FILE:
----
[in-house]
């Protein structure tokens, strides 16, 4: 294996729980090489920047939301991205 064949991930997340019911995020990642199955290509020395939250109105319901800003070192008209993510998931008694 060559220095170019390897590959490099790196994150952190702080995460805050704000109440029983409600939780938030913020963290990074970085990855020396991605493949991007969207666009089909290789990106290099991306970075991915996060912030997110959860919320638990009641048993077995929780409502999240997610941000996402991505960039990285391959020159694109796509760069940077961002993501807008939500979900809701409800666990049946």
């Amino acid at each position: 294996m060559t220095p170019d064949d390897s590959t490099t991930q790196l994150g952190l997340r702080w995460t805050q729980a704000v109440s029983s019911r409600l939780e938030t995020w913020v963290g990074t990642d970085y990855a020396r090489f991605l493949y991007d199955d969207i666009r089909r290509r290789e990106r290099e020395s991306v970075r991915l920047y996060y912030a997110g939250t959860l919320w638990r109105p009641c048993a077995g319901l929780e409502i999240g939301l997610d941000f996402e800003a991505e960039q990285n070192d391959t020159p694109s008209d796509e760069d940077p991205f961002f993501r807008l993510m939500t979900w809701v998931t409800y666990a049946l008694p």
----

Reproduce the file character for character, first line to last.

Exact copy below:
[in-house]
């Protein structure tokens, strides 16, 4: 294996729980090489920047939301991205 064949991930997340019911995020990642199955290509020395939250109105319901800003070192008209993510998931008694 060559220095170019390897590959490099790196994150952190702080995460805050704000109440029983409600939780938030913020963290990074970085990855020396991605493949991007969207666009089909290789990106290099991306970075991915996060912030997110959860919320638990009641048993077995929780409502999240997610941000996402991505960039990285391959020159694109796509760069940077961002993501807008939500979900809701409800666990049946």
């Amino acid at each position: 294996m060559t220095p170019d064949d390897s590959t490099t991930q790196l994150g952190l997340r702080w995460t805050q729980a704000v109440s029983s019911r409600l939780e938030t995020w913020v963290g990074t990642d970085y990855a020396r090489f991605l493949y991007d199955d969207i666009r089909r290509r290789e990106r290099e020395s991306v970075r991915l920047y996060y912030a997110g939250t959860l919320w638990r109105p009641c048993a077995g319901l929780e409502i999240g939301l997610d941000f996402e800003a991505e960039q990285n070192d391959t020159p694109s008209d796509e760069d940077p991205f961002f993501r807008l993510m939500t979900w809701v998931t409800y666990a049946l008694p």